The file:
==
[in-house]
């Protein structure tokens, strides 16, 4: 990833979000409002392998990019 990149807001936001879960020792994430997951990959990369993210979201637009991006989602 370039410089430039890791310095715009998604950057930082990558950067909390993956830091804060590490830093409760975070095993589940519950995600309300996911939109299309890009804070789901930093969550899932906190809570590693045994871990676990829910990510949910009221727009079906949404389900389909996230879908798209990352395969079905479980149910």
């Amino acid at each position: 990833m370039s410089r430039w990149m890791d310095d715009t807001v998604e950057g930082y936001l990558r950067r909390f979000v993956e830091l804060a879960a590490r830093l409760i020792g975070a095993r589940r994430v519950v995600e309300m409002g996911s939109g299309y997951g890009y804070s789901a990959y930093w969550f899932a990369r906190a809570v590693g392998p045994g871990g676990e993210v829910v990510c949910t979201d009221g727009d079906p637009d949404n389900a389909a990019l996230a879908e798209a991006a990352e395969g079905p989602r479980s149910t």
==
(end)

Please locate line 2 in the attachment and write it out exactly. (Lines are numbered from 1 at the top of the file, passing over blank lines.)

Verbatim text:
């Protein structure tokens, strides 16, 4: 990833979000409002392998990019 990149807001936001879960020792994430997951990959990369993210979201637009991006989602 370039410089430039890791310095715009998604950057930082990558950067909390993956830091804060590490830093409760975070095993589940519950995600309300996911939109299309890009804070789901930093969550899932906190809570590693045994871990676990829910990510949910009221727009079906949404389900389909996230879908798209990352395969079905479980149910």